It’s late. You’re hungry, you have a headache and that 11:59 p.m. deadline feels impossibly close considering the paltry amount of work you’ve done. You ask yourself how you will manage to get this paper done on time, and the only thing that keeps you from totally spiraling out of control is the music in your tinny earbuds. The song is a special one and has anchored you to this side of sanity many times before. You trudge on, word after word, sustained by an old favorite playlist. Then, a text. 

You see yourself, quite small; it’s your Facebook profile photo in a little circle. Your name or username in bold is beside it, proudly above the name of that song for your soul. This is a screenshot, sent to you by a dear friend, accompanied by the most banal yet affirming message. An emoji, perhaps, or lyric-turned-inside joke. You feel amazingly refreshed. You cannot help but grin. Before returning to your work, you tap-tap-tap to love that message. 

For a moment, despite the short and long-term isolations in which we find ourselves ever more frequently, your community was right there with you. In quite the same way a song can instantly light up a room (but with immeasurably greater omnipotence), your tinny headphones can illuminate friendships halfway around the globe. All of this facilitated by Spotify’s Friend Activity feature.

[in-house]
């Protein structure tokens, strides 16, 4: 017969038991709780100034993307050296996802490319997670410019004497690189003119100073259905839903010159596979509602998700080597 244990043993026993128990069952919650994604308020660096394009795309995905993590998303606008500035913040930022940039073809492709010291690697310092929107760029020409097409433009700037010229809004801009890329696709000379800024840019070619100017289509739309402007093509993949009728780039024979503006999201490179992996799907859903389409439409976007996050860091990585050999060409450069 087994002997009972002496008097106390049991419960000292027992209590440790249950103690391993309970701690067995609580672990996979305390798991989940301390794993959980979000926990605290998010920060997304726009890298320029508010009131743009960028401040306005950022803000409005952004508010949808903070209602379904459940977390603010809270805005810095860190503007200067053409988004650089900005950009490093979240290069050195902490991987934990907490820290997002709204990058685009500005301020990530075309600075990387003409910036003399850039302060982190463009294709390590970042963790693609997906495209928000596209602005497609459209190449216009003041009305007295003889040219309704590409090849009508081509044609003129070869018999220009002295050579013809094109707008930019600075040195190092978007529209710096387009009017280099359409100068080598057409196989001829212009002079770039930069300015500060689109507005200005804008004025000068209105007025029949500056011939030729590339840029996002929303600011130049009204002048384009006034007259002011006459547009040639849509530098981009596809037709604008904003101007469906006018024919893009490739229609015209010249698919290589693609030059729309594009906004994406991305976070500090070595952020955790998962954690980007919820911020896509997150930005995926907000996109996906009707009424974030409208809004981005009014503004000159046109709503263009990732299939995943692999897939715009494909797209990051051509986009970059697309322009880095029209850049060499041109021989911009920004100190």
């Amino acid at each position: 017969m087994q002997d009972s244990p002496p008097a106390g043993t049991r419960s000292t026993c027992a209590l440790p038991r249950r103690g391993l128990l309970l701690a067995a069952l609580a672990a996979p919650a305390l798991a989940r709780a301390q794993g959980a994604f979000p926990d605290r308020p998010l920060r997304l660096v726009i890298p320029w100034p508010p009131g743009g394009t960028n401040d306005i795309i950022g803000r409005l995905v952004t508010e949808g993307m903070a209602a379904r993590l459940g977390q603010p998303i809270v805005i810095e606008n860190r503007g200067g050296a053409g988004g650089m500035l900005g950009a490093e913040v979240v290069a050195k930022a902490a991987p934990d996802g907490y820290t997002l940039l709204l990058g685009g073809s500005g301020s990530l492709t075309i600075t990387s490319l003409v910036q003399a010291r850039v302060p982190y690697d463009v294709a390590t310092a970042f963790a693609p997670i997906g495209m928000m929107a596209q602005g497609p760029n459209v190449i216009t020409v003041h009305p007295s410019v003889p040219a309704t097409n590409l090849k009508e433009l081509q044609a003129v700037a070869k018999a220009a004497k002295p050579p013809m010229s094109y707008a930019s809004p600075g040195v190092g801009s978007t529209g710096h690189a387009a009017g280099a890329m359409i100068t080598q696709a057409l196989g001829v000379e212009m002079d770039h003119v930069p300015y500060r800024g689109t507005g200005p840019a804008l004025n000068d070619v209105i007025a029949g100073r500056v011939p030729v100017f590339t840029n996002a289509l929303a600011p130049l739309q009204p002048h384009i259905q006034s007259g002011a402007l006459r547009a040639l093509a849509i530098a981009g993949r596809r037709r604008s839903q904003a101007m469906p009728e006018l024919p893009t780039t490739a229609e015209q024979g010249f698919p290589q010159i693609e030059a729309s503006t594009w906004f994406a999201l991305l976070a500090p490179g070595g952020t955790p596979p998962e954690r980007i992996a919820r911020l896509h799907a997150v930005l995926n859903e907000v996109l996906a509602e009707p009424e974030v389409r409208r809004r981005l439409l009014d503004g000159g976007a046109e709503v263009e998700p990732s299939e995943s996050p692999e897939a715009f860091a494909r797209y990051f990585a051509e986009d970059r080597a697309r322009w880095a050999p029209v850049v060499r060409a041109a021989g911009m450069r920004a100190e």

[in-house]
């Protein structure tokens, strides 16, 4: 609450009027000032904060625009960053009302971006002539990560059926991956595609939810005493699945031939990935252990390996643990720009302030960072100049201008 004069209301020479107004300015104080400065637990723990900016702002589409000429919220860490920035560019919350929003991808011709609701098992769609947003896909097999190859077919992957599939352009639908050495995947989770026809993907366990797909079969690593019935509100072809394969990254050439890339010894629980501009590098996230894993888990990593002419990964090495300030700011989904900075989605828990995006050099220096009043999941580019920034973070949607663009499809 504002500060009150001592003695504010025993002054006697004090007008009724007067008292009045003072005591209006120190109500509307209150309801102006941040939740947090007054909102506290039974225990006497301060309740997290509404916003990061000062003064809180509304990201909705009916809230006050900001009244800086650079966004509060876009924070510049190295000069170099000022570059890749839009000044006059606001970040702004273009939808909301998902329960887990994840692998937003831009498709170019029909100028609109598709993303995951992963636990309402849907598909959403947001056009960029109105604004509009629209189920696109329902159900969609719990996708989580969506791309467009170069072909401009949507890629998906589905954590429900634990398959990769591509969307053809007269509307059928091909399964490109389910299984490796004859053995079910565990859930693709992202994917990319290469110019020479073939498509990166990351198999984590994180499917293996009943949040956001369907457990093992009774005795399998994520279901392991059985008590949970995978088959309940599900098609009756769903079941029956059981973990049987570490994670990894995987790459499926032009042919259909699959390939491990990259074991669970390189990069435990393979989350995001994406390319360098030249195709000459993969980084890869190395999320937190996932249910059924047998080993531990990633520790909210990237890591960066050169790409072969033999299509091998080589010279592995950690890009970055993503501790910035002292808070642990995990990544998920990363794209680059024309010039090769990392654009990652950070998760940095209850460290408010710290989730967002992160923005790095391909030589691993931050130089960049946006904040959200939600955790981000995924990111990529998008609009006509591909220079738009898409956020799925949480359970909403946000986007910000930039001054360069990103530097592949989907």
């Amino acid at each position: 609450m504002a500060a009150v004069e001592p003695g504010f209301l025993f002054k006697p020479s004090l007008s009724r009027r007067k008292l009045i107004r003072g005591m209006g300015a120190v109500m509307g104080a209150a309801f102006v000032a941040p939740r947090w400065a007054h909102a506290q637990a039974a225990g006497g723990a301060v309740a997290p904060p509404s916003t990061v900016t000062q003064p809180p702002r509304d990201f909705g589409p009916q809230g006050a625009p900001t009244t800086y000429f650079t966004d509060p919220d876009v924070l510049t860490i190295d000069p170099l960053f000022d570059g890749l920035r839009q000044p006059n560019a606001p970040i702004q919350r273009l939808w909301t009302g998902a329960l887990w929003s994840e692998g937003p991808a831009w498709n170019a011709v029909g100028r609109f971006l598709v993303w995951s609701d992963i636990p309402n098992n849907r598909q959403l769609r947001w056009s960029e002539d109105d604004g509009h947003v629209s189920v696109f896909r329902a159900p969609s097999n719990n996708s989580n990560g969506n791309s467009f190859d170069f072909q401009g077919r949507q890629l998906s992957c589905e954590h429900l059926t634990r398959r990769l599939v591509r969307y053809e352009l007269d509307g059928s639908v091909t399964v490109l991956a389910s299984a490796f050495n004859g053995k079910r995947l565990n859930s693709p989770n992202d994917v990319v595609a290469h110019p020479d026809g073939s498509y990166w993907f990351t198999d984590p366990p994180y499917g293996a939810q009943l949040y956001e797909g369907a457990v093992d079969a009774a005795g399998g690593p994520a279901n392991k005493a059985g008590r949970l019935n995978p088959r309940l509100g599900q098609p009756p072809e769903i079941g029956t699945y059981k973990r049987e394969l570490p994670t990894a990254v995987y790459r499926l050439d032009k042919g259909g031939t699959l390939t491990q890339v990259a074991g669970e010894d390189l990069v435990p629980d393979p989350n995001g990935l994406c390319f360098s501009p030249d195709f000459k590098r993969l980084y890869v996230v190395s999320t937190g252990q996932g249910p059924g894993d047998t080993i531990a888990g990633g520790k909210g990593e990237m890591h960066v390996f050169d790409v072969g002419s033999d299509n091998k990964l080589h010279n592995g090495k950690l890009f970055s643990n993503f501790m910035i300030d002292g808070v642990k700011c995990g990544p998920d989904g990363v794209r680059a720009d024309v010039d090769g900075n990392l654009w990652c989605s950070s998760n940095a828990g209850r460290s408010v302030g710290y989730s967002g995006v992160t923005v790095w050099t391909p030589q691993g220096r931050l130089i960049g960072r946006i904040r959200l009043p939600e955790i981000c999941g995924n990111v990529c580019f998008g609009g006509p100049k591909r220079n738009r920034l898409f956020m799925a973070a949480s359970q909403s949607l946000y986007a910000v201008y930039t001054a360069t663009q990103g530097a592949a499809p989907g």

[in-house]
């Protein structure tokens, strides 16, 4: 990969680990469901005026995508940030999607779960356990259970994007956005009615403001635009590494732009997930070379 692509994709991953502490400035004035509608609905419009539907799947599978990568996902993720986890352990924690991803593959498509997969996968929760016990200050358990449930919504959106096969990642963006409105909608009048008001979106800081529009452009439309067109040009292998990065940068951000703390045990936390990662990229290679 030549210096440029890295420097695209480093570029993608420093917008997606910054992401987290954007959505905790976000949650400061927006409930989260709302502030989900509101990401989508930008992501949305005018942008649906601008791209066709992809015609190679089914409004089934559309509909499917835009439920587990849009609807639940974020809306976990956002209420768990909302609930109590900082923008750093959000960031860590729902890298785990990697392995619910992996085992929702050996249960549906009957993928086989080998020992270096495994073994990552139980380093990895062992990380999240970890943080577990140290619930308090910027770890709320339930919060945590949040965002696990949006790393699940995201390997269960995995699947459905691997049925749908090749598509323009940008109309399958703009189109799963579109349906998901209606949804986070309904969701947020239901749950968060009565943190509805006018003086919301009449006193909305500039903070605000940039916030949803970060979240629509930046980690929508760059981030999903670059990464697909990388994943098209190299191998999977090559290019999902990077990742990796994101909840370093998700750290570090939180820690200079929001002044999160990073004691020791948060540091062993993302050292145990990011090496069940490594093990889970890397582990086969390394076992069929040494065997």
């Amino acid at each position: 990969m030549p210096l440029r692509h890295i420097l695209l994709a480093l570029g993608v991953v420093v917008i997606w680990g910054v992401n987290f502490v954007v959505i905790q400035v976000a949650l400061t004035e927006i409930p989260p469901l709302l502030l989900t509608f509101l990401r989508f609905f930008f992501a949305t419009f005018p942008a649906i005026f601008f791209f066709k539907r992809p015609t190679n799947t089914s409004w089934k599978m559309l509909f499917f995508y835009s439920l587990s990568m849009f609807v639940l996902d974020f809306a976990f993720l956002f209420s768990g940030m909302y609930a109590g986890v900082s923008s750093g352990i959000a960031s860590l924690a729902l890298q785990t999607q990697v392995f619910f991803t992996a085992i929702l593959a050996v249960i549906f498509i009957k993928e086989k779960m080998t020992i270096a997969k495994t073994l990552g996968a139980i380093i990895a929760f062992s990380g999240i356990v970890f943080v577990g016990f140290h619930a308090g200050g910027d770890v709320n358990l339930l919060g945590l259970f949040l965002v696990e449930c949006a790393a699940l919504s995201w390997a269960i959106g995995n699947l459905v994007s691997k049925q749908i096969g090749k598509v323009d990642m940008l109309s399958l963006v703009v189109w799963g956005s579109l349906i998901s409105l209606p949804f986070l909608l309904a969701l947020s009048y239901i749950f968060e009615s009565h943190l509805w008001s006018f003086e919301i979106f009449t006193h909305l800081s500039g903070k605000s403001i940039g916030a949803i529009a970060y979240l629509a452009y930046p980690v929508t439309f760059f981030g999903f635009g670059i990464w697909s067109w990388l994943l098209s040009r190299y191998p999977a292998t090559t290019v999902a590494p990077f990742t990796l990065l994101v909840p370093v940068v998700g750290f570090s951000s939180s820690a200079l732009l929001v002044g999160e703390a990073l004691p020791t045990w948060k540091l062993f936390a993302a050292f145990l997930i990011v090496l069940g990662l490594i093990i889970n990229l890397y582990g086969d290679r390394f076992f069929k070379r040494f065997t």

Remarking on my own listening habits, it is most often Karen Dalton who elicits a giddy missive from one of my fellow folk-fanatical friends. I always keep a lookout for friends listening to John Prine. See, Friend Activity offers something that playlists cannot: simultaneity (yes, I know the data is a bit delayed at times, but there is a presence to Friend Activity that playlists lack). 

For many, there is no better gift than to receive a playlist from a friend. And collaborative playlists offer an experience of teamwork and shared contribution. These are important feelings; Spotify has filled many emotional gaps for music lovers since March. And yet none so profound as these extemporaneous texts.

Why does it feel so wonderful to be recognized in this way? It is easy to withdraw into music. Without concerts and parties and communal listening experiences, music becomes even more personal than it may have once been. It may even take on a touch of loneliness. 

But Friend Activity breaks through this foggy film of isolation. There is no “thinking of you” text more genuine than a screenshot of your current song. It says (1) I see you, (2) the thing you’re doing right now, listening to that song, means something to me and (3) I want to share that with you.

Drawn apart by the pandemic, these otherwise mundane places in which community and friendship linger become much less mundane. Spotify, like Goodreads and Letterboxd, is a place to know what your friends are feeling and therefore to feel what your friends are feeling. 

And what more is there to friendship than genuinely shared emotion?

Daily Arts Writer Ross London can be reached at